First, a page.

Basil Plant
Gardening

How To Quickly Save Basil Seeds

Bolting herbs aren’t everyone’s favorite item in the garden, despite their beauty. For several types of herbs this means that their life cycle is coming to an end. To extend the life of plants like basil or cilantro, many gardeners pinch off the flowers, which is a highly recommended technique.

But what if you want to save the seeds for next year?

Each vegetable is different from the other, for example, in the case of tomatoes the seeds that we usually eat are the seeds!!!. Separate them, wash them in a colander and let them dry on a paper towel, once dry keep them in the paper bag and label them for next season, the same for pumpkins, cucumbers, melons, watermelons and everything that has seeds.

I like to let some of my herbs flower so I can save the seeds for next year. Especially when I know a plant won’t make it through the winter. Basil is probably my favorite herb to save seeds from. Last year was the first time I tried this and the sweet basil plant I grew this year came from those seeds. There is something so special about that.

Since it is the end of the summer I let both my sweet basil plant and cinnamon basil plant go to seed. Thankfully they both still have plenty of leaves to harvest and use in recipes like caprese salad, but a good handful of the seedpods were dried up and ready to be pulled off.

Below is a step-by-step how to in saving those basil seeds for next year.

1. First the basil plant has to flower. Enjoy these flowers since it’s not everyday you let your herbs do this.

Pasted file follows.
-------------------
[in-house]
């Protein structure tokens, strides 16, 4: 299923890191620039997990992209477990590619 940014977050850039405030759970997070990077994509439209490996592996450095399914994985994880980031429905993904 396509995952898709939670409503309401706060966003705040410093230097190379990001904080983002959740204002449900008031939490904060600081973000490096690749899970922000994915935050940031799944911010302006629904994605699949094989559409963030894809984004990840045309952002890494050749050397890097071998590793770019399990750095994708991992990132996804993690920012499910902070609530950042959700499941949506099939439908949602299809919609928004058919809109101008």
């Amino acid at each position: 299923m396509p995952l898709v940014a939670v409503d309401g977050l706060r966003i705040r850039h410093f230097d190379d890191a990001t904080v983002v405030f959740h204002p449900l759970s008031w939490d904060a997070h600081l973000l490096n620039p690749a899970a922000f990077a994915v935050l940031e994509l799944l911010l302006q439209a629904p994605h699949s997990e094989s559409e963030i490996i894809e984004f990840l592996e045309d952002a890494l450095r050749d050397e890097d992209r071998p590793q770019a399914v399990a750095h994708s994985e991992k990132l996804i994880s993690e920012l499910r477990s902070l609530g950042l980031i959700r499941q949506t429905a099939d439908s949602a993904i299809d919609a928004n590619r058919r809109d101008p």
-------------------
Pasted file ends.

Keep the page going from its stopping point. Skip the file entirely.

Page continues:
Basil Flowers

2. Let the flowers dry out on the plant, and the seedpods will form.
You will want the pods to become totally brown. Those are the ones you will want to pull off. If the tops of the flower stalk are still green, you need to wait a little longer. This can take about 4-6 weeks from the time the plant flowers.

dried basil seedpods

3. Cut off the dried stalk.
Then place in a clean, dry work area. I find a wide, shallow bowl works great.
basil seedpods

4. Pull off each pod
If you pull off one of the pods and open the husk you will see several little black seeds have formed inside. Those are what you want to save. Now if you had the time and patience you could pull off each pod individually and pull out each little black seed. If you want to try a quicker way, continue on to step 5.
Basil seeds in pods

5. Rub the dried stalk
Rub the dried stalk with the seedpods with your fingers to loosen the seeds, encouraging them to fall out on their own.
Rub basil seed pod

Basil seeds and husks

6. Collect the black seeds
Take a pair of tweezers and pick up the black seeds that fell out and place them in a separate container. Blowing very gently will push the husks around and help you find and pick out the seeds.
Use tweezer to pick up basil seeds

7. If there are some pods that didn’t open when you rubbed the stalk, you may have to individually pull those apart and save those seeds. Either way, patience is a virtue when saving these seeds (but so totally worth it!).

8. Store the seeds somewhere dark, but with some air ventilation for about a week. A small manila envelope is great for this. After about a week the seeds should be completely dried out and should be stored in an airtight container, like a mason jar or an old lunchbox like I use to store my seeds.

9. Next year you can plant your seeds and enjoy a new basil plant!

AboutNatalie

Natalie’s love of gardening began with her love of cooking. What started as a few potted herbs to add some spice to her culinary creations on her porch in Seattle has turned into a mild obsession with her backyard and all things that grow (well mainly things that grow fruits or veggies).

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